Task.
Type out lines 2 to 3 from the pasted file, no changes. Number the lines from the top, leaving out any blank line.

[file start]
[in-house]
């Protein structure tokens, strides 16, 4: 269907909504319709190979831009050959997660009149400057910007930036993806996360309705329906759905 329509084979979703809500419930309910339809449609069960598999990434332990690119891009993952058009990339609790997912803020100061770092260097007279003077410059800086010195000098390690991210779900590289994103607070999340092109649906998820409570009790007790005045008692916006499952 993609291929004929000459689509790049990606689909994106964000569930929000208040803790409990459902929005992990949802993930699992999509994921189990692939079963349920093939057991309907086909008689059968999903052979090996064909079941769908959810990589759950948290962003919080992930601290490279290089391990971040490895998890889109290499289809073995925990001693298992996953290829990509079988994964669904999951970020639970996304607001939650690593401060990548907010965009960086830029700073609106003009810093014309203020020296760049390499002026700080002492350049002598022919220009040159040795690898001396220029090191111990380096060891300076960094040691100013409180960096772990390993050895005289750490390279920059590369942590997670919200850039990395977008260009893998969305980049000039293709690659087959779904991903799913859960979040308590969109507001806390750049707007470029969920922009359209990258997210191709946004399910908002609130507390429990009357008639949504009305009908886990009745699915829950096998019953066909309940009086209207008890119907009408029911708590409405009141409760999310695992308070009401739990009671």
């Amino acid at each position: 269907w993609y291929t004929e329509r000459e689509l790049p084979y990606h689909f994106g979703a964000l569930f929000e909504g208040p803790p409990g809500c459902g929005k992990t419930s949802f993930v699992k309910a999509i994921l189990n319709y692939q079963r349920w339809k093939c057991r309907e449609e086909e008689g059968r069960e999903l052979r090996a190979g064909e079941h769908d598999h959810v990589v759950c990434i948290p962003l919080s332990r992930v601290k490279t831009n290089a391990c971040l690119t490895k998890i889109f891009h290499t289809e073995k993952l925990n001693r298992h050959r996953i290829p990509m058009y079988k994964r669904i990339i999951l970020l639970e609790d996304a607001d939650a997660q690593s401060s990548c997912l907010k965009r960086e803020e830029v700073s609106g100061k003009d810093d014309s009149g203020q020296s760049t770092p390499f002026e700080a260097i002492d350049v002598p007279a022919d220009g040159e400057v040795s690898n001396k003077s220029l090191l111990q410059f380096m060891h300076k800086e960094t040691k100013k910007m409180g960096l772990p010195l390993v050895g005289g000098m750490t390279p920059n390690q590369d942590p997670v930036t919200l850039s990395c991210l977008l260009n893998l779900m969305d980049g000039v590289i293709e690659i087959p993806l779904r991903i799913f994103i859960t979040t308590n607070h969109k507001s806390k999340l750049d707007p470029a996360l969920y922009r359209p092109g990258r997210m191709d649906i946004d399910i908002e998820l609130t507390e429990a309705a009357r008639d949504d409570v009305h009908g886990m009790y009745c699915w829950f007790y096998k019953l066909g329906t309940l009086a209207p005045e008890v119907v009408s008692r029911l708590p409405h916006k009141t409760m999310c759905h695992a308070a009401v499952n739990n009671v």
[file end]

């Protein structure tokens, strides 16, 4: 269907909504319709190979831009050959997660009149400057910007930036993806996360309705329906759905 329509084979979703809500419930309910339809449609069960598999990434332990690119891009993952058009990339609790997912803020100061770092260097007279003077410059800086010195000098390690991210779900590289994103607070999340092109649906998820409570009790007790005045008692916006499952 993609291929004929000459689509790049990606689909994106964000569930929000208040803790409990459902929005992990949802993930699992999509994921189990692939079963349920093939057991309907086909008689059968999903052979090996064909079941769908959810990589759950948290962003919080992930601290490279290089391990971040490895998890889109290499289809073995925990001693298992996953290829990509079988994964669904999951970020639970996304607001939650690593401060990548907010965009960086830029700073609106003009810093014309203020020296760049390499002026700080002492350049002598022919220009040159040795690898001396220029090191111990380096060891300076960094040691100013409180960096772990390993050895005289750490390279920059590369942590997670919200850039990395977008260009893998969305980049000039293709690659087959779904991903799913859960979040308590969109507001806390750049707007470029969920922009359209990258997210191709946004399910908002609130507390429990009357008639949504009305009908886990009745699915829950096998019953066909309940009086209207008890119907009408029911708590409405009141409760999310695992308070009401739990009671």
């Amino acid at each position: 269907w993609y291929t004929e329509r000459e689509l790049p084979y990606h689909f994106g979703a964000l569930f929000e909504g208040p803790p409990g809500c459902g929005k992990t419930s949802f993930v699992k309910a999509i994921l189990n319709y692939q079963r349920w339809k093939c057991r309907e449609e086909e008689g059968r069960e999903l052979r090996a190979g064909e079941h769908d598999h959810v990589v759950c990434i948290p962003l919080s332990r992930v601290k490279t831009n290089a391990c971040l690119t490895k998890i889109f891009h290499t289809e073995k993952l925990n001693r298992h050959r996953i290829p990509m058009y079988k994964r669904i990339i999951l970020l639970e609790d996304a607001d939650a997660q690593s401060s990548c997912l907010k965009r960086e803020e830029v700073s609106g100061k003009d810093d014309s009149g203020q020296s760049t770092p390499f002026e700080a260097i002492d350049v002598p007279a022919d220009g040159e400057v040795s690898n001396k003077s220029l090191l111990q410059f380096m060891h300076k800086e960094t040691k100013k910007m409180g960096l772990p010195l390993v050895g005289g000098m750490t390279p920059n390690q590369d942590p997670v930036t919200l850039s990395c991210l977008l260009n893998l779900m969305d980049g000039v590289i293709e690659i087959p993806l779904r991903i799913f994103i859960t979040t308590n607070h969109k507001s806390k999340l750049d707007p470029a996360l969920y922009r359209p092109g990258r997210m191709d649906i946004d399910i908002e998820l609130t507390e429990a309705a009357r008639d949504d409570v009305h009908g886990m009790y009745c699915w829950f007790y096998k019953l066909g329906t309940l009086a209207p005045e008890v119907v009408s008692r029911l708590p409405h916006k009141t409760m999310c759905h695992a308070a009401v499952n739990n009671v």